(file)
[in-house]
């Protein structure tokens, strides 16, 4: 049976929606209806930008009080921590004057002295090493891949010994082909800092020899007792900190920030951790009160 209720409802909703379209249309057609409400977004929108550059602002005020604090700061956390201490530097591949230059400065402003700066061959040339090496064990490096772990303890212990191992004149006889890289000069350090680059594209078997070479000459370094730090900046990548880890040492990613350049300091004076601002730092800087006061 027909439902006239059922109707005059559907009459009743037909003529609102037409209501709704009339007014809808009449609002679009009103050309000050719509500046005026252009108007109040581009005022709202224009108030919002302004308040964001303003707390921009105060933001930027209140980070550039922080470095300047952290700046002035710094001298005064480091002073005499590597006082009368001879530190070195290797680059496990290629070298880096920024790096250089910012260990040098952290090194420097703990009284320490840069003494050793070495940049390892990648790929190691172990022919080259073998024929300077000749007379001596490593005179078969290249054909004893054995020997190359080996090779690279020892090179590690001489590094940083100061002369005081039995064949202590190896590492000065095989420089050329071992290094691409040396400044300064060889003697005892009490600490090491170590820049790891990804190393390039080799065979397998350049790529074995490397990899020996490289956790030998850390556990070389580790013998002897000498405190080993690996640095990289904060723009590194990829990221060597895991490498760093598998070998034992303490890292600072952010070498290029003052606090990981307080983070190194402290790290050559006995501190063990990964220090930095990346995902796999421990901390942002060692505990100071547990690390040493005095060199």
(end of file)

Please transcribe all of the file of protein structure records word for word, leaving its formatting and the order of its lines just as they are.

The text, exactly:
[in-house]
């Protein structure tokens, strides 16, 4: 049976929606209806930008009080921590004057002295090493891949010994082909800092020899007792900190920030951790009160 209720409802909703379209249309057609409400977004929108550059602002005020604090700061956390201490530097591949230059400065402003700066061959040339090496064990490096772990303890212990191992004149006889890289000069350090680059594209078997070479000459370094730090900046990548880890040492990613350049300091004076601002730092800087006061 027909439902006239059922109707005059559907009459009743037909003529609102037409209501709704009339007014809808009449609002679009009103050309000050719509500046005026252009108007109040581009005022709202224009108030919002302004308040964001303003707390921009105060933001930027209140980070550039922080470095300047952290700046002035710094001298005064480091002073005499590597006082009368001879530190070195290797680059496990290629070298880096920024790096250089910012260990040098952290090194420097703990009284320490840069003494050793070495940049390892990648790929190691172990022919080259073998024929300077000749007379001596490593005179078969290249054909004893054995020997190359080996090779690279020892090179590690001489590094940083100061002369005081039995064949202590190896590492000065095989420089050329071992290094691409040396400044300064060889003697005892009490600490090491170590820049790891990804190393390039080799065979397998350049790529074995490397990899020996490289956790030998850390556990070389580790013998002897000498405190080993690996640095990289904060723009590194990829990221060597895991490498760093598998070998034992303490890292600072952010070498290029003052606090990981307080983070190194402290790290050559006995501190063990990964220090930095990346995902796999421990901390942002060692505990100071547990690390040493005095060199």